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Drug Sniffing Dogs and Your Fourth Amendment Rights

 Posted on November 08, 2016 in Drugs and Narcotics

Chicago criminal defense attorneysMost criminal charges related to drug possession and other drug crimes are largely based on the evidence found by law enforcement during a search of a suspect’s property—often a home or vehicle. The United States Constitution, however, places very strict limits on how and when law enforcement officers may conduct such searches so that the Fourth Amendment rights of the suspect are not compromised. In most cases, the police must obtain a warrant from a judge authorizing the search based on probable cause that the search will yield useful evidence, illegal weapons, or drugs. The other alternative is for the suspect to allow the search when requested, though granting such permission is not often a good idea.

As police investigatory techniques evolve, controversies often arise regarding whether creative procedures place a citizen’s constitutional rights in jeaopardy. Such was the issue before the United States Supreme Court several years ago as it considered the constitutionality of the use of drug-sniffing dogs on a suspect’s property before obtaining a search warrant.

Florida v. Jardines

In the fall of 2012, the U.S. Supreme Court heard arguments in Florida v. Jardines, a case filed as the result of an arrest that started with a drug-sniffing dog being brought to the suspect’s front door without a warrant. The high court was tasked with determining whether a sniff by a drug-sniffing dog constituted a “search” for the purposes of protecting Fourth Amendment rights. Prosecutors and police officials maintained that the dog never entered the man’s home and that it is reasonable for anyone to expect visitors to one’s front door, including law enforcement officers.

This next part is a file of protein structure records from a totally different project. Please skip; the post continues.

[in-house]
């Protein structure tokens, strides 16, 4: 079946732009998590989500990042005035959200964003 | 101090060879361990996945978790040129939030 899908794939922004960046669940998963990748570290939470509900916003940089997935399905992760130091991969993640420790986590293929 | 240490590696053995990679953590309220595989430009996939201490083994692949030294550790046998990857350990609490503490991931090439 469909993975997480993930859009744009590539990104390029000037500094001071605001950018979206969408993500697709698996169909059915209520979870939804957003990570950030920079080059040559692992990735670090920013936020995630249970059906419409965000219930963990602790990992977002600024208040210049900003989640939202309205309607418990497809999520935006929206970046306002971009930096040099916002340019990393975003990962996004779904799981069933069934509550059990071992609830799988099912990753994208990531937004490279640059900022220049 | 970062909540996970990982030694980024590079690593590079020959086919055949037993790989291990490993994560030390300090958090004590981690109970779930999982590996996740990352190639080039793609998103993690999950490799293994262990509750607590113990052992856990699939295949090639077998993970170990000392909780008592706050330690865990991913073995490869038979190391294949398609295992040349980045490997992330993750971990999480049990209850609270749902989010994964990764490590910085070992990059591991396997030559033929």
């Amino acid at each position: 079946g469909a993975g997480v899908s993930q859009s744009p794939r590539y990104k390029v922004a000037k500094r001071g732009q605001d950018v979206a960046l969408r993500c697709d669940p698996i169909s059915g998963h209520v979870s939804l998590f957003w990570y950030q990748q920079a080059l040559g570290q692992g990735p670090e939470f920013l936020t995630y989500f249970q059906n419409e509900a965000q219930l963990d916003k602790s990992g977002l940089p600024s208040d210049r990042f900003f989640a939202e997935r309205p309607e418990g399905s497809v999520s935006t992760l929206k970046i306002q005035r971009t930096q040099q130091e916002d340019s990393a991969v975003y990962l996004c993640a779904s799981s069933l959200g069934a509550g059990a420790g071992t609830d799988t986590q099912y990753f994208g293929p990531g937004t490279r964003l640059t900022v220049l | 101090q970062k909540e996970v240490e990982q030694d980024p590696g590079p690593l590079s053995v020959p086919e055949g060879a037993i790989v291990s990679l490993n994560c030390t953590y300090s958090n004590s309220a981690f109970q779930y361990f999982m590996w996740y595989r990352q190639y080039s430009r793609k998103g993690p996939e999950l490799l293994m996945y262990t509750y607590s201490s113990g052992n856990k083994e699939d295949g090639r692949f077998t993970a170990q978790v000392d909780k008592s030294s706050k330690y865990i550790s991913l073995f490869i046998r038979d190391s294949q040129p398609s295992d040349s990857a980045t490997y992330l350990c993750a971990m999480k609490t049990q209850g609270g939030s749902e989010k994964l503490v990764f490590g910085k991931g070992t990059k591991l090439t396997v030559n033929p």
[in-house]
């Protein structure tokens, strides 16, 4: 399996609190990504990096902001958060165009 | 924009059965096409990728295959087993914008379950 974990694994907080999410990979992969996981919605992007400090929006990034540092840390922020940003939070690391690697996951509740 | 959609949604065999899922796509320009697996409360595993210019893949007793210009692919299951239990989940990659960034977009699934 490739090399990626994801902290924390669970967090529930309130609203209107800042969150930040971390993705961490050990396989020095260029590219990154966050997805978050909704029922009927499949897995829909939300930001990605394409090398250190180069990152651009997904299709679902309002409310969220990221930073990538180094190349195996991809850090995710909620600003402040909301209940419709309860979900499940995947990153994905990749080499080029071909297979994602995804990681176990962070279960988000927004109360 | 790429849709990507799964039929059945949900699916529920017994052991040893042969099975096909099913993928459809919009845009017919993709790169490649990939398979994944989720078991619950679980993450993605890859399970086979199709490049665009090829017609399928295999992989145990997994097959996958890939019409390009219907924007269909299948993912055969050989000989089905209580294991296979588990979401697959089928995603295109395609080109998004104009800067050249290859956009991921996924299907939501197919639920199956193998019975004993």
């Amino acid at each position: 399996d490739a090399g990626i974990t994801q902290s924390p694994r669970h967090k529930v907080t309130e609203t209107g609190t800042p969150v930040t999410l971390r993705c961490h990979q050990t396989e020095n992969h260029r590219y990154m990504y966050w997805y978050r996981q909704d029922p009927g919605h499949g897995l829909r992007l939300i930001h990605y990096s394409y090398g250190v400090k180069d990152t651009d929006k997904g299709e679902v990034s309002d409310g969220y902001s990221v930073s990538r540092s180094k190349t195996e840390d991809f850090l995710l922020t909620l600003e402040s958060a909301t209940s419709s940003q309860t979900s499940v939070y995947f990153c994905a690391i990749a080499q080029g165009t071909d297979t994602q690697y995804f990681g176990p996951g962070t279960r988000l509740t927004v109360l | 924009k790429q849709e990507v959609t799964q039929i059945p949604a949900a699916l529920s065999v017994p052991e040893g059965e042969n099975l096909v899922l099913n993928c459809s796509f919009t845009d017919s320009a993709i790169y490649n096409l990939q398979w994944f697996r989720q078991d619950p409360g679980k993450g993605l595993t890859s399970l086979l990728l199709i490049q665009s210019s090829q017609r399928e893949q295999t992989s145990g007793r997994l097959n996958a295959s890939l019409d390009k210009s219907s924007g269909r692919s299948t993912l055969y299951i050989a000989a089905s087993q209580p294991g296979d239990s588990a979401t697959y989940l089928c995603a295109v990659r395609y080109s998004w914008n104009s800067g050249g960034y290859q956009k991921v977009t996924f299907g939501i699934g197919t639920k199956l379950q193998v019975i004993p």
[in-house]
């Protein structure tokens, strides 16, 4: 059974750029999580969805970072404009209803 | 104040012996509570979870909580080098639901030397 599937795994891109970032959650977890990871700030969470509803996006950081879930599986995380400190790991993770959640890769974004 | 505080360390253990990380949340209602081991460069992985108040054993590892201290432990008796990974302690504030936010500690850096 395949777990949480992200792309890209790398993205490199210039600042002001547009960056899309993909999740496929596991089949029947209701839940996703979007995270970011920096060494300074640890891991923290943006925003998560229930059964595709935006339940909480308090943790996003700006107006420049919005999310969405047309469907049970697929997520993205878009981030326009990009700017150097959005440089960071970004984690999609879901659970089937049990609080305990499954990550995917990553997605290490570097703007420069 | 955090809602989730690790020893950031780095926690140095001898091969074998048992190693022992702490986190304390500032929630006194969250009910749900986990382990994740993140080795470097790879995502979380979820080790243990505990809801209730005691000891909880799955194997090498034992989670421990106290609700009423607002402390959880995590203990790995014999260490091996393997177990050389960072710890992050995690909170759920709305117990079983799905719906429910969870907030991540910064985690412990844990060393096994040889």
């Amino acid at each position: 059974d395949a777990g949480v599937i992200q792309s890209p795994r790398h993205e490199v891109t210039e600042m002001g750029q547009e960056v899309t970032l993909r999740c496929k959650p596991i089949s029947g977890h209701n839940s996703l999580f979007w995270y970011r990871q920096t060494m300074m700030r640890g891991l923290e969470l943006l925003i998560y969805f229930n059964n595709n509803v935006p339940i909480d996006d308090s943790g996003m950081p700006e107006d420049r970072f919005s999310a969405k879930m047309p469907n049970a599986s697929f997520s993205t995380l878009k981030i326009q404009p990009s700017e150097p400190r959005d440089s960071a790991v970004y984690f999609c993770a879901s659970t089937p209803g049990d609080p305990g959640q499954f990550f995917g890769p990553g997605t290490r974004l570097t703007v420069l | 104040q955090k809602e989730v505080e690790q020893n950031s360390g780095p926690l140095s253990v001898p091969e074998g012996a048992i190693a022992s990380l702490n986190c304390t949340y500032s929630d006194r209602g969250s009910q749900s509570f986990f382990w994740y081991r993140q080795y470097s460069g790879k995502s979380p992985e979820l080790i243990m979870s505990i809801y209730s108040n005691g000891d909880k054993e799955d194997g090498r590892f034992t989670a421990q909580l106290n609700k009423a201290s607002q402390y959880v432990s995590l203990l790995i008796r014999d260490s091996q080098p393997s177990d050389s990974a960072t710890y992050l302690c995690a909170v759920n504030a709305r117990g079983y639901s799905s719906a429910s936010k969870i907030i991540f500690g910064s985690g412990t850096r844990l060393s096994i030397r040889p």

The defendant’s team argued that it is understandable for a police officer to knock on the door and speak to the residents without a warrant, but not to conduct what amounts to a drug search with a trained animal without a warrant. By a 5-4 margin in March 2013, the court agreed that the introduction of a drug-sniffing dog is, in effect, a search, and, as such, requires a warrant based probable cause. Even though a warrant was later issued before law enforcement entered the house, the warrant was based on the dog’s behavior indicating the presence of illegal drugs and was, therefore, tainted.

Somewhat Limited Scope

The late Justice Antonin Scalia wrote the majority opinion clarifying that the court’s ruling regarding drug-sniffing dogs is not applicable to every circumstance. Justice Scalia quoted previous decisions in stating that the court considered the area “immediately surrounding and associated with the home” to be “part of the home itself for Fourth Amendment purposes.” The court, however, did not address the drug-sniffing dogs used in traffic stops, airports, or on public property, thereby limiting the scope of the ruling.

Protect Your Rights

If you have been arrested due to evidence found in a search that you believe violated your Fourth Amendment rights, contact an experienced Chicago criminal defense attorney immediately. Call Luisi Legal Group at 773-276-5541 for a free consultation today.






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